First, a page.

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The Role of Strength & Conditioning in Football

Strength & conditioning helps players in two key areas; maximising their physical performance and minimising their risk of injury.

There is now a huge amount of research showing that a well-designed strength & conditioning programme can significantly improve players’ strength, power, speed, agility, and endurance. These qualities have become more important than ever in football. At the elite level, the modern game is getting faster and faster each year, so a players’ physical capacity also becomes more and more important. The infographic below shows what happened to the speed of play in the premier league between 2006 – 2013 alone.

Whilst the distance that players cover on the pitch stayed roughly the same during this period, the increase in the number of sprints, technical actions, passes and high intensity plays is staggering. A much higher percentage of distances covered now consist of explosive, high speed, high-intensity actions. This trend has since continued; the UEFA Champions League 2018/19 Technical Report shows that players in last seasons competition performed more than twice as many sprints (<30km/hr) compared to the previous season. Perhaps this is linked closely with the rise of sports science and strength and conditioning support that players and teams now have readily available to them. Sir Alex Ferguson described this factor as “without doubt, the most important change in my lifetime. It has moved the game on to a new level that maybe we never dreamt of all those years ago”.

So how can strength & conditioning training improve players’ performance levels so drastically? By strengthening key muscle groups in specific movement patterns, players are able to produce more force. This increase in force production leads to improvements in sprinting and jumping, which, as we know, can be key, game-changing moments in matches. Increases in speed and power are also possible if the strength & conditioning programme also teaches players how to apply force effectively, by focusing on key motor skills such as efficient sprint technique. The combination of increased strength and better movement also improves players’ endurance. This is because players are able to produce more force, using less energy. Further improvements in football-specific endurance can be achieved through a combination of small and large sided training exercises, which specifically replicate the high-intensity physical demands of the modern game.

As well as helping players to achieve performance improvements in all areas of football fitness, a well-implemented strength & conditioning programme also reduces the risk of injury. For example, the most common soft tissue injuries in football are hamstring injuries. The movement patterns and repeated kicking involved in football training often means that players often have over developed quadriceps but under developed and weak hamstrings. In this situation, players will need specific exercises to improve hamstring strength, especially eccentric hamstring strength. This combined with learning how to move more safely and efficiently can drastically reduce a players’ risk of injury. For example, learning how to jump and land safely with instruction can reduce the risk of anterior cruciate ligament (ACL) injuries, which often occur from landing poorly.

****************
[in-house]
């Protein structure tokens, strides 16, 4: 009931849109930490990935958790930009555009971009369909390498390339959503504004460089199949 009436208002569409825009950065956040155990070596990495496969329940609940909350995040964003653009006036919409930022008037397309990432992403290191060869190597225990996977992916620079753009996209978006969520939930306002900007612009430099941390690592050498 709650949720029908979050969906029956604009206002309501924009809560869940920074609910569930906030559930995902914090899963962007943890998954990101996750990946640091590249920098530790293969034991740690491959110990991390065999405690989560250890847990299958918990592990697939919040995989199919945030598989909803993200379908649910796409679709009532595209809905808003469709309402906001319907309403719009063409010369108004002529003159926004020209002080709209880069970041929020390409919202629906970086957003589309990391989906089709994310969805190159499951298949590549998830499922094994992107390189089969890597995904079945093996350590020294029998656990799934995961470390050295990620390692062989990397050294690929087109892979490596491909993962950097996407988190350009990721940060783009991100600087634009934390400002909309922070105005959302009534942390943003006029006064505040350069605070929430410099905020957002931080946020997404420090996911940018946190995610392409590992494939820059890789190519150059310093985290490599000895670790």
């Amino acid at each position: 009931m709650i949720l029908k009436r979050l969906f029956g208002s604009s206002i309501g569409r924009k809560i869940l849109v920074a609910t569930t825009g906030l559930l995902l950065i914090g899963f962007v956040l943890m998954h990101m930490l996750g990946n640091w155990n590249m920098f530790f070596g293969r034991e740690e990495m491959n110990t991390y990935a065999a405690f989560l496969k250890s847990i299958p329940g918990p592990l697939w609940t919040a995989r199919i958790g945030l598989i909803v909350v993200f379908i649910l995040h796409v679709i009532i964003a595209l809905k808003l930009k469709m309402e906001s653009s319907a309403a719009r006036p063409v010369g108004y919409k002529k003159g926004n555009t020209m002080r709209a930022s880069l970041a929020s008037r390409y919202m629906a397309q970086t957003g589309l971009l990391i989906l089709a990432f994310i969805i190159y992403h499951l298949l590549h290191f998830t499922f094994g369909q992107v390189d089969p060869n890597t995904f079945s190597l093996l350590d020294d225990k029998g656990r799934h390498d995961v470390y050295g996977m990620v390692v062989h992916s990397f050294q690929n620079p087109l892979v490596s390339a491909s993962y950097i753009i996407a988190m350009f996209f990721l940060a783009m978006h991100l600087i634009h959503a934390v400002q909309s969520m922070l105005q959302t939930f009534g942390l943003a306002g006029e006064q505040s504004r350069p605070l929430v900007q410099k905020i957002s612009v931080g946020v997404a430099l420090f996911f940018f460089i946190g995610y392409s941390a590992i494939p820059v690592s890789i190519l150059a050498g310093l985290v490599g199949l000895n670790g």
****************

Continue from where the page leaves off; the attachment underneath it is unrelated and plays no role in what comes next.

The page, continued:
A well-rounded strength & conditioning programme specifically addresses some of these key issues that our young players face. From a long-term perspective, this helps them, become stronger and less injury-prone as they progress through their sporting journeys.

To summarise, the game of football has increasingly become faster and more physically demanding, reaching a level that even iconic figures such as Sir Alex Ferguson never expected. This makes strength & conditioning a key component of elite football development program’s worldwide. At Up & Coming Sports we are passionate about bridging the gap between the strength and conditioning training that elite academy and grassroots players receive.

Assessing players muscular strength and movement patterns, then implementing specific exercises to achieve improvements in key areas can provide huge benefits to players. They can become stronger, quicker and more powerful for the game-breaking moments, producing more force using less energy – to keep pace with the game that keeps getting faster.

About the author:

Raj is a strength and conditioning coach specialising in football currently working with Wolverhampton Wanderers FC. He has worked with grassroots, academy and professional footballers in both the UK and Asia. Raj is a Certified EXOS Physical Performance Specialist, plus a UEFA B Licence and FA Youth Award Football Coach. He also has degrees in ‘Applied Football & Performance’ and ‘Strength & Conditioning’.

Linkedin – Raj Soni Tricker

Further Reading

S&C in Football Research Papers / Resources:

Latest UEFA Research: